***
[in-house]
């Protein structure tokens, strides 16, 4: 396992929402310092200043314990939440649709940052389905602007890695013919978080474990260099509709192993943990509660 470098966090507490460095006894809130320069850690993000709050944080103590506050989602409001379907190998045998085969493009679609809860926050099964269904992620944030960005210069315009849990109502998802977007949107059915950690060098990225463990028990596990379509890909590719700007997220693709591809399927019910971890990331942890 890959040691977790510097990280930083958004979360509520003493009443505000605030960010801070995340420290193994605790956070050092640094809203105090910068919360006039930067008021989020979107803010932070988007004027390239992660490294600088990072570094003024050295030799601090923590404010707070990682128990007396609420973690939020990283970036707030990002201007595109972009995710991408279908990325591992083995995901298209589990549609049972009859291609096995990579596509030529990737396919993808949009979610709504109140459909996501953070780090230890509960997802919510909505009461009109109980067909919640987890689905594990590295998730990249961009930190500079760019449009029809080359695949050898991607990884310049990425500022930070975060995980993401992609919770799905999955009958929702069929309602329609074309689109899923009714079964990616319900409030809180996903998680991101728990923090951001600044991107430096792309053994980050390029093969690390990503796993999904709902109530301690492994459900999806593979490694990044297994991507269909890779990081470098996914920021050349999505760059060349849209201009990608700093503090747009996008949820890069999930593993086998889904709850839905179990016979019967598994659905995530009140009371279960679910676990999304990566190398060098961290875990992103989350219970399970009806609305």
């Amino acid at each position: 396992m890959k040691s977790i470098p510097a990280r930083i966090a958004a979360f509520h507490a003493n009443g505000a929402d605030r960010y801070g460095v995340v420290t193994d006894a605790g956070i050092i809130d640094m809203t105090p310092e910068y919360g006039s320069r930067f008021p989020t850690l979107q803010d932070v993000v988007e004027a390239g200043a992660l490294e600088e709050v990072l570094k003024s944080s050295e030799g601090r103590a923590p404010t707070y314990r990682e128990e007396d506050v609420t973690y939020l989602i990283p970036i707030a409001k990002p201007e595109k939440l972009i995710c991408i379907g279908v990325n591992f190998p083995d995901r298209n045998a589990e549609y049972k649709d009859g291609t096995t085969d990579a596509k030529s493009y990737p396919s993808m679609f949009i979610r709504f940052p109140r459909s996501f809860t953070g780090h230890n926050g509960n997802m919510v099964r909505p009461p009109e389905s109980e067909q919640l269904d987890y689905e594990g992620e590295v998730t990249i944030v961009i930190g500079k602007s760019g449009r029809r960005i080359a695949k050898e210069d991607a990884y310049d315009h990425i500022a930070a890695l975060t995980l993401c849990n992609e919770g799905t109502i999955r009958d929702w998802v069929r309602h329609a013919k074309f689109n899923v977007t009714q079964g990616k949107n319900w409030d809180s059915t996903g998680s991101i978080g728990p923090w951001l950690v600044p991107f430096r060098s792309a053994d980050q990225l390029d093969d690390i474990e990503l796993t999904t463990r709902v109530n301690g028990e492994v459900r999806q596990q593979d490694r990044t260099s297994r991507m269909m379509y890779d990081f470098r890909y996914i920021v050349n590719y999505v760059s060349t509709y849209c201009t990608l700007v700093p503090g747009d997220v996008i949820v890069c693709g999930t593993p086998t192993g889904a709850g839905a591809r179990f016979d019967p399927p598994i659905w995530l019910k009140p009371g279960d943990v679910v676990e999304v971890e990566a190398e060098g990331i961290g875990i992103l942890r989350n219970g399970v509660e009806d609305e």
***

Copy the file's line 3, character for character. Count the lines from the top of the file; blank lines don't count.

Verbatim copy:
């Amino acid at each position: 396992m890959k040691s977790i470098p510097a990280r930083i966090a958004a979360f509520h507490a003493n009443g505000a929402d605030r960010y801070g460095v995340v420290t193994d006894a605790g956070i050092i809130d640094m809203t105090p310092e910068y919360g006039s320069r930067f008021p989020t850690l979107q803010d932070v993000v988007e004027a390239g200043a992660l490294e600088e709050v990072l570094k003024s944080s050295e030799g601090r103590a923590p404010t707070y314990r990682e128990e007396d506050v609420t973690y939020l989602i990283p970036i707030a409001k990002p201007e595109k939440l972009i995710c991408i379907g279908v990325n591992f190998p083995d995901r298209n045998a589990e549609y049972k649709d009859g291609t096995t085969d990579a596509k030529s493009y990737p396919s993808m679609f949009i979610r709504f940052p109140r459909s996501f809860t953070g780090h230890n926050g509960n997802m919510v099964r909505p009461p009109e389905s109980e067909q919640l269904d987890y689905e594990g992620e590295v998730t990249i944030v961009i930190g500079k602007s760019g449009r029809r960005i080359a695949k050898e210069d991607a990884y310049d315009h990425i500022a930070a890695l975060t995980l993401c849990n992609e919770g799905t109502i999955r009958d929702w998802v069929r309602h329609a013919k074309f689109n899923v977007t009714q079964g990616k949107n319900w409030d809180s059915t996903g998680s991101i978080g728990p923090w951001l950690v600044p991107f430096r060098s792309a053994d980050q990225l390029d093969d690390i474990e990503l796993t999904t463990r709902v109530n301690g028990e492994v459900r999806q596990q593979d490694r990044t260099s297994r991507m269909m379509y890779d990081f470098r890909y996914i920021v050349n590719y999505v760059s060349t509709y849209c201009t990608l700007v700093p503090g747009d997220v996008i949820v890069c693709g999930t593993p086998t192993g889904a709850g839905a591809r179990f016979d019967p399927p598994i659905w995530l019910k009140p009371g279960d943990v679910v676990e999304v971890e990566a190398e060098g990331i961290g875990i992103l942890r989350n219970g399970v509660e009806d609305e």